Newsstand tabloid Ilta-Sanomat’s top story collates criticisms towards the government’s handling of Finland’s coronavirus epidemic, particularly in regard to Finns returning from abroad.
Potential carriers of the virus have been standing in long queues at the airport before thronging into packed airport buses, according to IS.
The article suggests that communication between airport operator Finavia, Finnish health watchdog THL and government ministries has been lacking. An Yle poll published on Thursday, however, indicates high approval ratings for the president's and PM's handling of the epidemic.
Coronavirus and poverty
Around the world, coronavirus is compounding risks that disadvantaged groups already face. The epidemic’s effect on people’s lives depends partly on income.
HS visited a food bank in Helsinki’s Kontula suburb on Wednesday, where many of those in line belonged to risk groups, but didn’t keep a safe distance from one another. The food bank serves 150-200 customers daily.
“When your own life is full of problems, such as money and health, it’s difficult to become too concerned about this kind of big news story,” Anne Hietalahti of the Deaconess Foundation told HS.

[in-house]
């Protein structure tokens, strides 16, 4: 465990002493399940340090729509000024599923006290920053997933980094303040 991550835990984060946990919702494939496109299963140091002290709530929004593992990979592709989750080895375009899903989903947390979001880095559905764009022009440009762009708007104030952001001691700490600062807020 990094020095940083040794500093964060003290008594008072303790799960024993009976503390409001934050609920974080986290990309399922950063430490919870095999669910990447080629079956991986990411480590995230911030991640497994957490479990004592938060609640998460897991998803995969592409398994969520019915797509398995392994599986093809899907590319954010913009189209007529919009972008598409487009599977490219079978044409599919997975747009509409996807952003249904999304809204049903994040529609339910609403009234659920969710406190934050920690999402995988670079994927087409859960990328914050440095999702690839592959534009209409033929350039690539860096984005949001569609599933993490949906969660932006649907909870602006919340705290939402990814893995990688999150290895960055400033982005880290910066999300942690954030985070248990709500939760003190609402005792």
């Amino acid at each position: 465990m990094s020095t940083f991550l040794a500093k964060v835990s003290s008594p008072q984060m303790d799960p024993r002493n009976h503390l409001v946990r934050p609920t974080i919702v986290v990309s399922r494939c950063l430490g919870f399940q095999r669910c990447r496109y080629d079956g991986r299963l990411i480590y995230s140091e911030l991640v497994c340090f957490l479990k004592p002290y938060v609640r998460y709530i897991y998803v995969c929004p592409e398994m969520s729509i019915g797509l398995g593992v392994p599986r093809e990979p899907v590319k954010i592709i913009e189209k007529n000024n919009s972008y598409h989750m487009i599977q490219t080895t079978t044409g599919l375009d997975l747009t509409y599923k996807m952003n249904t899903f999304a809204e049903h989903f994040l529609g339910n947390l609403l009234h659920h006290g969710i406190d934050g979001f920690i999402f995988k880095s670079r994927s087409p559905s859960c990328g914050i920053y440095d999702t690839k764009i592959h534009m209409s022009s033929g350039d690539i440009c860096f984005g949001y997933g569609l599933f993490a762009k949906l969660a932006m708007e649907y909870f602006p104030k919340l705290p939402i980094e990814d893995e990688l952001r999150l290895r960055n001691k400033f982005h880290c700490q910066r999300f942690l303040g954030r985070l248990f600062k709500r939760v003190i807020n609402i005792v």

Exacerbating the situation is the fact that many day centres supporting recovering addicts and those coping with mental illness have closed after the government banned gatherings of more than ten people.
Food pantries are also recognising deteriorating economic conditions brought on by coronavirus. A nursing student in the queue said the epidemic wiped out her job, bringing her income down to a 250-euro monthly student subsidy.
“It’s not enough to survive on. I come here a few times a week with my spouse. One bag lasts us several days,” she said.
Love in the time of corona
What’s it like to get married in the middle of an epidemic? HS followed one couple to the altar at Helsinki’s Lutheran Cathedral, where the pastor kept a two-metre distance to Petra and Marco Syväntö when they said, "I do."
The pair downsized their wedding to a few family members in an empty church and skipped their reception.
“We didn’t want coronavirus to stop us from getting married. We thought that life has to go on, including the good things,” Petra Syväntö said.
Between March and May, Helsinki parishes have 126 weddings and blessings on the books, with only 13 cancellations so far.